agony of that day, and there can never be on this earth a happier period than those midnight hours. The babe staid with us but two days and an half, and expired. The children, poor things, laid it deeply to beart, and raised a loud lament. We were, as I have remarkéd, far away from all human aid and sympathy, and left alone witla God. We deposited the body of our lost babe-laid in a small trunk for a coffin--in a grave amid the rushes, there to await the resurrection of the dead. The prayer made on the occasion by the father, with the children for concourse and mourners, if not eloquent, was to us, at least, deeply affecting." &c. p. 287.
After this disaster, they fortunately procured two hands to work the boat, and proceeding on their voyage, hailed again with rapture the beautiful prairie at St. Charles. They remained here at rest for some time, but by the advice and assistance of their friends, in the autumn of 1822, they descended the river to New-Orleans. After passsing the Arkansas, they found the country for nearly 200 miles, an unbroken and inundated wilderness, with the exception of one settlement called Point Ohico. They floated past the famous Yazoo—the beautiful Walnut Hills—Warrington-Natchez-Point Coupè-St. Francisvilleand the thriving village of Baton Rouge, about 150 miles above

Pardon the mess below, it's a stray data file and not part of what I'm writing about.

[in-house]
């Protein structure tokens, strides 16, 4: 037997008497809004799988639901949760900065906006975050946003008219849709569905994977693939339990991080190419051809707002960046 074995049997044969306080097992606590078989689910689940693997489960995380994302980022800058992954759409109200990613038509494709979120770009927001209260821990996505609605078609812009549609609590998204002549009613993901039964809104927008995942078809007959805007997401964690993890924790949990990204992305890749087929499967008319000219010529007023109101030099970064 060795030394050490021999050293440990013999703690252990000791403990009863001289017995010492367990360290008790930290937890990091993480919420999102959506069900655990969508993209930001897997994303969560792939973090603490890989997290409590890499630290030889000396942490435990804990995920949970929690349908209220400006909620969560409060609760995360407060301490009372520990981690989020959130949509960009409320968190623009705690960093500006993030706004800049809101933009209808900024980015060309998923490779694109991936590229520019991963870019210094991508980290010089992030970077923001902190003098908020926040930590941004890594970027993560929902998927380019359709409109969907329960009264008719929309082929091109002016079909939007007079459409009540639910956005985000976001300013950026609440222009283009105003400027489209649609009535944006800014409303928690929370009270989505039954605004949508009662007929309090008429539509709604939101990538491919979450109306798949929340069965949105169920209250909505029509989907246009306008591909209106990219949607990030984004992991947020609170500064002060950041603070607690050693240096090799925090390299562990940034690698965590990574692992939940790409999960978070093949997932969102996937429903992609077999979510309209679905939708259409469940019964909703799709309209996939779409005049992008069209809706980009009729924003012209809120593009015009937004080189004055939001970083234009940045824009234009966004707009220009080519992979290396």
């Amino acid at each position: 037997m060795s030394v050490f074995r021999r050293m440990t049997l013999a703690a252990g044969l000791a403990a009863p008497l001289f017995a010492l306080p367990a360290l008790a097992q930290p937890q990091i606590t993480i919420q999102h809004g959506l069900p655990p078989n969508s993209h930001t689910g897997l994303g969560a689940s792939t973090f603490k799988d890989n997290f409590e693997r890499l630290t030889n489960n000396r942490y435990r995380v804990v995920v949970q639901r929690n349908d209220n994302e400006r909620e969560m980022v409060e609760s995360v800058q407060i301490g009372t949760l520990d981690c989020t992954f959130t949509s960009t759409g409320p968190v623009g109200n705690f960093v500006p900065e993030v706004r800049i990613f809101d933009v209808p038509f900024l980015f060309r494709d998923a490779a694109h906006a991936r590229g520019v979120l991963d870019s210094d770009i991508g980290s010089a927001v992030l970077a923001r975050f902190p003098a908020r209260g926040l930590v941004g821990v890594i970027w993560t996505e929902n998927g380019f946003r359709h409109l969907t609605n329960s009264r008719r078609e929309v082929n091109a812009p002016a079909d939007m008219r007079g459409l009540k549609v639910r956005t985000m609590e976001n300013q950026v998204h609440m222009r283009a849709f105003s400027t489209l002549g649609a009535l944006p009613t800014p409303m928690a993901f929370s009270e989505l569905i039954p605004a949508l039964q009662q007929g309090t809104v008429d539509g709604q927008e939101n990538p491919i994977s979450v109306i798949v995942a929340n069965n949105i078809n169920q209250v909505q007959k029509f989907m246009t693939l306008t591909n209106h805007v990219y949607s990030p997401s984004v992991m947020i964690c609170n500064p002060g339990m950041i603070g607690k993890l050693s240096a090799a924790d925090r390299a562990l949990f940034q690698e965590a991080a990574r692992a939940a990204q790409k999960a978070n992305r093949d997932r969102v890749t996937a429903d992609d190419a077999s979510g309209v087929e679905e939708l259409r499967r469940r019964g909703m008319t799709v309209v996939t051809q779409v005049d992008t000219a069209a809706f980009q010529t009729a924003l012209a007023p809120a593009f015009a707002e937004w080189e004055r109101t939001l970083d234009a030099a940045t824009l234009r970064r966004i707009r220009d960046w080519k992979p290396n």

New-Orleans. Of these places much might be said, but our limits will not admit of it. Here the western levee of the Mississippi commences, and the eastern a little below. Were it not for these mounds this beautiful and fertile region, which they call “the coast," would be an unwholesome waste. From this point commences the sugar plantations which alternate with those of cotton.
“Noble houses, massive sugar-houses, neat summer-houses, and numerous negro villages, succeed each other in such a way, that the whole distance has the appearance of one continued village. The houses are airy and neat, some of them splendid, and in the midst of orange groves and pretty gardens, in which are the delicious cape jessamine, a flowering shrub; multitudes of altheas; and bowers of the multiflora rose; and a great variety of vines and flowering shrubs that flourish in this mild climate. Among the noblest of the plantations, is that of General Hampton."--p. 300